Apple A10 iPhone 7 speeds past Samsung Galaxy S8, Google Pixel, LG G6 & BBK 3T (with 2x RA...

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Apple's lead in mobile performance--powered by the efficiency of iOS 10 and the computational speed of its custom A10 Fusion Application Processor--beats the newest, leading premium Androids in a wide range of tests from processor and 3D benchmarks to real-world device startup and app launching and multitasking. Not even 6GB of RAM and the extra cores of Qualcomm's fastest Snapdragon 835 can prop up the laggard, inefficient Android OS.


iPhone 7 Plus soundly beat a series of premium Androids in an app launching test

Faster iOS, faster apps

Apple has maintained a lead in both benchmarks and real world performance through a series of factors, including its more efficient iOS and its custom-optimized A-series chips.

In a video test (pictured above, published to YouTube by EverythingApple) that involved cold launching of a series of apps ("Round 1") followed by switching back through each app ("Round 2"), iPhone 7 Plus opened the suite of games, productivity tools and other apps in just 2:44 minutes, roughly twice as fast as a series of leading Android flagships.

iOS was also able to switch back through all of those open apps in just 33 seconds. Each of the Android phones took either nearly twice as long (the BBK OnePlus 3T) or about 4 times as long (LG G6, Google Pixel and Samsung Galaxy S8). The huge discrepancy between those two indicates that Android itself is not very good at managing apps in RAM. The fastest Android phone packs in a whopping 6GB, making it faster than the rest but still just half as quick at launching apps as an iPhone with half the RAM

While the latter three phones have 4GB of RAM (compared to 3GB in Apple's iPhone 7 Plus), the fastest Android phone packs in a whopping 6GB, making it faster than the rest but still just half as quick at launching apps as an iPhone with half the RAM. In addition to launching apps faster, the iPhone also booted up quicker.

Apart from the $440 3T, built by China's BBK (the same firm that builds Vivo and OPPO branded phones), all of these premium Android flagships are priced essentially in the same tier as Apple's newest iPhone 7 Plus: $720 for the S8, $750 for the G6 and $650 for the Pixel.

Google's Pixel is the worst performing Android flagship

The worst performing Android in both Geekbench and in real world app launching and booting is Google's own Pixel, apparently due to its slightly lower-clocked chip, and despite packing 4GB of RAM and all of the optimization and credibility Google can prop it up with.

David Pierce of Wired, Napier Lopez of TheNextWeb, Ron Amadeo of Ars Technica, Andrew Griffin of The Independent UK, Alex Dobie of Android Central, the staff of The Wirecutter, Steve Kovach of Business Insider, and--of course--Dan Seifert of the Verge and Dieter Bohn the Verge and Walt Mossberg of the Verge all declared the Google Pixel to be the very best Android available, in a world of Android-fans where apparently nobody cares about snappy performance, premium phone prices or having a phone that looks just like an iPhone.

Vlad Savov even wrote of the Pixel that "the Google phone is almost as good as the iPhone," again for the Verge----calling the whole point of Google's years of failed Android attempts with Nexus, Motorola and Pixel into question.

Despite all the glowing accolades from the Android press (and tons of web advertising from the world's top web advertiser), Google's Pixel has seen very limited actual sales. Apple Watch sold a similar number of units in the last quarter (estimates for both are around 4-5 million), and Apple Watch is a premium iPhone accessory, not a must-have smartphone that everyone carries.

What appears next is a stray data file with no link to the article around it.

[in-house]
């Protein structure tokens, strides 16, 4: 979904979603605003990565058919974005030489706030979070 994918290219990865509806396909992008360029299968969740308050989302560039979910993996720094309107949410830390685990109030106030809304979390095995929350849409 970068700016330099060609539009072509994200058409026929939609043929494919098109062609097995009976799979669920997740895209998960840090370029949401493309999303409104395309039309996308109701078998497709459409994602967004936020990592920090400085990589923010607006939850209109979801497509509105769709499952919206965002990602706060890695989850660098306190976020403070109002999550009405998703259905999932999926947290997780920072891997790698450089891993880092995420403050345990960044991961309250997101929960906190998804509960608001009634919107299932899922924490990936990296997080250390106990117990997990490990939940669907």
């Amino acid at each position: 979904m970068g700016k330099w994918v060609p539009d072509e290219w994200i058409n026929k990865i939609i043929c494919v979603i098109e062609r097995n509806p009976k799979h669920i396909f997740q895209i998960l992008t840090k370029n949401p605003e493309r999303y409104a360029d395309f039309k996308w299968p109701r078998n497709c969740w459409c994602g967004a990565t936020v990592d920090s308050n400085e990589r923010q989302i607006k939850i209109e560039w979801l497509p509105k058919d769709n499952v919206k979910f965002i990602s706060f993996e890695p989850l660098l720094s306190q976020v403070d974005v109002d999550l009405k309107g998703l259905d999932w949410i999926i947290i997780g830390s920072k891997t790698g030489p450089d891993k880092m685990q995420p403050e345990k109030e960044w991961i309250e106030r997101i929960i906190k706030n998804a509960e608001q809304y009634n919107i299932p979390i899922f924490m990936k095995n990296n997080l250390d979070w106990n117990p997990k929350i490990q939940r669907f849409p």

Geekbench 4 benchmarks

A similar real-world lag in Android performance is revealed in artificial benchmarks. Using Geekbench 4, iPhone 7 Plus turned in single core scores faster than Androids with faster clocks, more CPU cores and all that additional RAM.

In fact, Apple's 2015 A9-powered iPhone 6s--and even its entry level iPhone SE--had no problem beating the 3T, G6 and Pixel (all running Qualcomm's Snapdragon 821) as well as Samsung's newest Galaxy S8 (powered by the newest Snapdragon 835) in single-core performance.




Only the Galaxy S8 was able to produce a multicore benchmark score slightly ahead of Apple's iPhone 7 Plus, but multicore performance is not a reflection of typical performance in real world use. Instead, it shows that the device's processor is tuned to run multiple benchmark threads at once. Few apps can actually make functional use of multiple cores, one of the primary reasons Apple has typically designed its A-series chips to use fewer, more powerful CPU processing cores across several generations of iPhones.

That reality is reflected in the Galaxy S8's inability to launch common apps and then switch between them as rapidly, even with 50 percent more RAM than the iPhone. Samsung's Android Galaxy S8 took 7:40 minutes to follow the iPhone 7 Plus through tasks that took iOS less than 3:20 minutes. Samsung's Android Galaxy S8 took 7:40 minutes to follow the iPhone 7 Plus through tasks that took iOS less than 3:20 minutes

AnTuTu benchmarks

In 3D graphics--which are a heavily-weighted portion of AnTuTu benchmarks--iPhone 7 Plus (as well the standard iPhone 7) also blew past the top Androids.

The tests performed in the YouTube video again show iPhone 7 Plus outpacing all of the newer Androids--including the Galaxy S8. AnTuTu's website shows even higher average scores for iPhone 7 than the video result did, but similarly depicts iPhone 7 leading all other Androids, which collectively (apart from the S8) report scores closer to Apple's previous generation iPhone 6s (which only featured 2GB of RAM, half that of all the Androids in the test).


Source: AnTuTu